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Policy updates could shield Australian businesses from increasing ransomware attacks

Australian businesses are increasingly becoming the target of ransomware attacks and federal policy updates are required to mitigate the risk, according to a brief from The Australian Strategic Policy Institute.

Policy updates could shield Australian businesses from increasing ransomware attacks
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  • Juliet Helmke
  • July 28, 2021
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The Australian Strategic Policy Institute's International Cyber Policy Centre (ICPC) has issued a report titled Exfiltrate, Encrypt, Extort, laying out the significant risk to Australian businesses that exists without a large-scale domestic effort to prevent hostile takeovers of data and computer systems.

Authored by Rachael Falk, CEO of the Cyber Security Cooperative Research Centre (CSCRC), and Anne-Louise Brown, CSCRC director of corporate affairs, the report warns that Australian organisations are currently viewed as lucrative targets for ransomware due to their often low cyber-security protection.

Ms Falk and Ms Brown argue that the threat is such that businesses and organisations can’t be left to deal with attacks on their own. They want the Australian government to step in with policy measures that will mandate and incentivise greater protection.

Cyber security, they acknowledge, is an expense that carries no immediately “tangible” results.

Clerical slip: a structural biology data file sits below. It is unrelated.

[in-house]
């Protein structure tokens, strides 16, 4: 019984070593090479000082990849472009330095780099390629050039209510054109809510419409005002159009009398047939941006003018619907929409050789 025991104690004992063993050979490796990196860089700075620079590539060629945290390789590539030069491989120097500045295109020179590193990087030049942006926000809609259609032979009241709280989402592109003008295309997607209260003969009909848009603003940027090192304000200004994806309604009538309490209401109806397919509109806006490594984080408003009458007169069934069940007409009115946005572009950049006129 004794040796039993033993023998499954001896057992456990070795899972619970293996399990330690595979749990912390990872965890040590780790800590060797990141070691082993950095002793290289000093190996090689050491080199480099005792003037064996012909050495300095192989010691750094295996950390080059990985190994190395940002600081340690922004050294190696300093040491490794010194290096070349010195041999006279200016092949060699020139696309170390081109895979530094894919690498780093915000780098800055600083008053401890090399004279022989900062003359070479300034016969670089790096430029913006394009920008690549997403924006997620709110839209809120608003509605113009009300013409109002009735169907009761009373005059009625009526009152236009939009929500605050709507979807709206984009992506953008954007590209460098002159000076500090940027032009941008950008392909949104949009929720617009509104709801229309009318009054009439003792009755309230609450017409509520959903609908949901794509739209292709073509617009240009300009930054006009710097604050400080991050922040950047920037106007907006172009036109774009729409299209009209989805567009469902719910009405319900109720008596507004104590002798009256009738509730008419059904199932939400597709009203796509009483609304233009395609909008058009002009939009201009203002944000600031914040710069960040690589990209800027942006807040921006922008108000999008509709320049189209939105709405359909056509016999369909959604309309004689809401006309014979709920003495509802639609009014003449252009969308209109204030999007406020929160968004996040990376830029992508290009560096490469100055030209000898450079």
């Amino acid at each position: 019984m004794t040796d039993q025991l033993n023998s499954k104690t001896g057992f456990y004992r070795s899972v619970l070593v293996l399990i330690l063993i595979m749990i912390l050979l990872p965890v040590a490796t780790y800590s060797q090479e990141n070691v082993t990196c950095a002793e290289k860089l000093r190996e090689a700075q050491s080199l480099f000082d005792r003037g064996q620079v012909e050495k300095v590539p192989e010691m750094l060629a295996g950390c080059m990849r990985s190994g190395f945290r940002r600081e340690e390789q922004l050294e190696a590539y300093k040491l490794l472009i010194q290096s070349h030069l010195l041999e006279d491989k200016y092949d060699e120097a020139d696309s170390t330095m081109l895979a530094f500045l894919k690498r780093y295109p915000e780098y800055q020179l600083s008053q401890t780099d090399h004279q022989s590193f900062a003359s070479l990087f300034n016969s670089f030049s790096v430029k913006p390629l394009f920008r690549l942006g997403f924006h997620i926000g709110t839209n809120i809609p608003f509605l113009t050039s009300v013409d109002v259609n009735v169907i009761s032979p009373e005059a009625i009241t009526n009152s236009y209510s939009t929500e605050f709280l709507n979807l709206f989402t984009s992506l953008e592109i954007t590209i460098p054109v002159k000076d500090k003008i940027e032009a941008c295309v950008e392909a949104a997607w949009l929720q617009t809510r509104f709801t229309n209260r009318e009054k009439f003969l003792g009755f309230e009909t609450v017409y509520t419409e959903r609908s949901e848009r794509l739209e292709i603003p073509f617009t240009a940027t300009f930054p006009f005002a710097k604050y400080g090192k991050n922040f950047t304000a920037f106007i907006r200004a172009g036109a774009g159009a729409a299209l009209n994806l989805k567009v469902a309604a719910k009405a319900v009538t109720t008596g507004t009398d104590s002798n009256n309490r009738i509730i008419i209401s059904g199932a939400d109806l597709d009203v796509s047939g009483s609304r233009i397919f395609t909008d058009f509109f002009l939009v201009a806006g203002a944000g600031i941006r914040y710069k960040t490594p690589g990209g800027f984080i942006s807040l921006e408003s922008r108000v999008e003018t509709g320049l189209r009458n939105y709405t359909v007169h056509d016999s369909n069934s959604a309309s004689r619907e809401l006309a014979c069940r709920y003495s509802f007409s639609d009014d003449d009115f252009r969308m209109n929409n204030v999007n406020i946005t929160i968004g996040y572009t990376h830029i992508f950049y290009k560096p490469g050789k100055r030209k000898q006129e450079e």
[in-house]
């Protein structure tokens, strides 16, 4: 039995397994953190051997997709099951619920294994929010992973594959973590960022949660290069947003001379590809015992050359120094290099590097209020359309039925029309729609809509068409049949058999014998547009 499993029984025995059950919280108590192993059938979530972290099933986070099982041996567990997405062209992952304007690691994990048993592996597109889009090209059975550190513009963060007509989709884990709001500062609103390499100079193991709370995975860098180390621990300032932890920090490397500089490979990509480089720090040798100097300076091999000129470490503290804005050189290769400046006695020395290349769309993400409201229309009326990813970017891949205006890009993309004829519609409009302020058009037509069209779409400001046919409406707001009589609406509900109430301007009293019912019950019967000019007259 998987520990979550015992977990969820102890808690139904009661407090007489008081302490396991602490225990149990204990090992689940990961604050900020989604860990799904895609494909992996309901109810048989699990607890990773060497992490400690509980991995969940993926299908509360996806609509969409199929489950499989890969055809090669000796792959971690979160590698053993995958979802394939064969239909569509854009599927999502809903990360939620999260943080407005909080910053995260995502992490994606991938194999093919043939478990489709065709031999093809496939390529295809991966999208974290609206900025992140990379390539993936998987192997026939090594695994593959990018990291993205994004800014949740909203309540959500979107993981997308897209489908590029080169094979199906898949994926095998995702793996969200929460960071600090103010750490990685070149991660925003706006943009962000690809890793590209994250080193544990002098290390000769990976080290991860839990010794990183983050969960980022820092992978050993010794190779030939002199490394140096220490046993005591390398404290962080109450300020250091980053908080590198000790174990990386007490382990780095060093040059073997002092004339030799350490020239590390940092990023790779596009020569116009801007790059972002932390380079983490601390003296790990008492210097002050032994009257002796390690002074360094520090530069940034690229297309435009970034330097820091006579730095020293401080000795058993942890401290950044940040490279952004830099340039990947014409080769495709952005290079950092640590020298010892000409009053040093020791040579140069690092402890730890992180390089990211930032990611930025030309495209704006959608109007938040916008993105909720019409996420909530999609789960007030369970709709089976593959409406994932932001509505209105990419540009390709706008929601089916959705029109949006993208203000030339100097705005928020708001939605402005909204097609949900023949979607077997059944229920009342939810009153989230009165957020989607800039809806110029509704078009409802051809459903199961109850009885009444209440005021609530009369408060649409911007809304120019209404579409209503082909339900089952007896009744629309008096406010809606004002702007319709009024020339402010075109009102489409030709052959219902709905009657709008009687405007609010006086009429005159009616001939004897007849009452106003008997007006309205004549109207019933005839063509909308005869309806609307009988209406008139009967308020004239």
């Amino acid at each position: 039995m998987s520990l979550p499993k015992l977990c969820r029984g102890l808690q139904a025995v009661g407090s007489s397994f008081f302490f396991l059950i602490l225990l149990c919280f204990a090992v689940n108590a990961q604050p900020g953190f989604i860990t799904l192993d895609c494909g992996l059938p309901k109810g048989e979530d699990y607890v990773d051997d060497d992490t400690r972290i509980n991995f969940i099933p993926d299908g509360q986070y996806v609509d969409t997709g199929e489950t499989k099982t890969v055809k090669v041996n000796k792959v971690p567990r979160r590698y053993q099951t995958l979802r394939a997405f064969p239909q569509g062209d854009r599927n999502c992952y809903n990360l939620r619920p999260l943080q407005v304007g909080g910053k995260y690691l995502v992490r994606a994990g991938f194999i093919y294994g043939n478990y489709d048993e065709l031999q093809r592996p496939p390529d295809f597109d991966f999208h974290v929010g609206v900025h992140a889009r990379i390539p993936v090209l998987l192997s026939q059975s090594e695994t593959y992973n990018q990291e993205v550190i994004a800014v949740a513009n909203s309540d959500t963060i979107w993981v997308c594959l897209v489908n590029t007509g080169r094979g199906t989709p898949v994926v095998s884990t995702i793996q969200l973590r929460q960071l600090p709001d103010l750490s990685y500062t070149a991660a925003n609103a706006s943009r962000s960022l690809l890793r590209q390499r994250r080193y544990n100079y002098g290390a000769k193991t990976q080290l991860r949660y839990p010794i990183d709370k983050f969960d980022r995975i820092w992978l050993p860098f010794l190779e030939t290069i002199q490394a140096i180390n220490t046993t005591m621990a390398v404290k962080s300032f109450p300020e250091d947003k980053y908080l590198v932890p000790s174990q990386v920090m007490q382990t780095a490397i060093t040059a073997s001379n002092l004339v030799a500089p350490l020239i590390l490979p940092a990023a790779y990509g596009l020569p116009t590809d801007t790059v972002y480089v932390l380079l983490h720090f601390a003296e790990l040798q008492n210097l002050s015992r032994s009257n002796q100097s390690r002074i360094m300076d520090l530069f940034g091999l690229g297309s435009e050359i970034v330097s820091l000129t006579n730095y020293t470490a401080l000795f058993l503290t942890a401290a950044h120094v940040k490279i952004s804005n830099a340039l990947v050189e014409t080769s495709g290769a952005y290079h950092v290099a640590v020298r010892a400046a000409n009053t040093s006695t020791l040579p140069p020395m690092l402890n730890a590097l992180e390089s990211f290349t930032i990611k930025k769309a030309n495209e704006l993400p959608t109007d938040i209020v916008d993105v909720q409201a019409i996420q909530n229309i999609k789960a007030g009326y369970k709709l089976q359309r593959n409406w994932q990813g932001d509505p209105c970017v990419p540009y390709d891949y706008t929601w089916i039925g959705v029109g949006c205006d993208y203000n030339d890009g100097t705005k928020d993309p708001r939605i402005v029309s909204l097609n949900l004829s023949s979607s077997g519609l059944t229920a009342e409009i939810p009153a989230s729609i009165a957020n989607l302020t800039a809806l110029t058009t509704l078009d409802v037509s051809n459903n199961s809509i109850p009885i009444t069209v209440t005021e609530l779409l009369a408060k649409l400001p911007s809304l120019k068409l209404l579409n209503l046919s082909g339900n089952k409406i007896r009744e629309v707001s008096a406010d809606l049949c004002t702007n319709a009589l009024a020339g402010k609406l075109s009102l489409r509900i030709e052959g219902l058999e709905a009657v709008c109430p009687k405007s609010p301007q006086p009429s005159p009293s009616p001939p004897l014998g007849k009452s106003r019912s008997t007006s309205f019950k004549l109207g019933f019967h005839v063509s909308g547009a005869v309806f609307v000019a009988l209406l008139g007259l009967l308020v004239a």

For SMEs in particular, this cost can be hard to prioritise, hence increasing the need for government incentivisation in playing a key role in protecting the Australian economy from incurring greater ransomware losses.

“It’s important to note that ransomware attacks are entirely foreseeable and almost always defendable,” Ms Falk and Ms Brown said. 

“In the physical world, organisations pay for security alarms, high fences and sensors to protect their property. And the digital world should be no different.”

One step they advocate for is an extension of full expensing, previously known as instant asset write-offs, to encourage SMEs to take up cyber security measures. 

The temporary full expensing scheme, which was extended in the 2021–22 federal budget, already allows organisations with an annual turnover of less than $5 billion to immediately write off the business portion of the cost of eligible new assets they first use or install by 30 June 2023.

This allows businesses to make full or significant deductions for eligible purchases up front. But as it stands, cyber security assets aren’t clearly defined as a qualifying asset, and currently only bespoke in-house software is covered.

Ms Falk and Ms Brown want to see the scheme broadened to include off-the-shelf products and subscription services, such as cloud storage. Not only would this change provide a tax incentive for businesses, but by opening it up to more widely available products, they anticipate a rapid uptake.

Moreover, the report makes eight targeted policy recommendations to drastically improve the cyber security resilience of businesses of all sizes.

They include establishing that the payment of ransom to secure one’s data or computer systems is not a criminal offence, and creating a dedicated, cross-departmental ransomware taskforce to share threat intelligence and develop federal policies.

For greater transparency, the recommendations include the creation of a non-punitive mandatory reporting regime, the regular publication of ransomware threat actors and aliases, and the expansion of the Australian Cyber Security Centre’s official alert system.

Finally, education, they note, is fundamental. A nationwide public information campaign, as well as a targeted program operating in the business sector, should equip Australians to understand the risks of ransomware, know what to look out for, and prioritise their cyber security.

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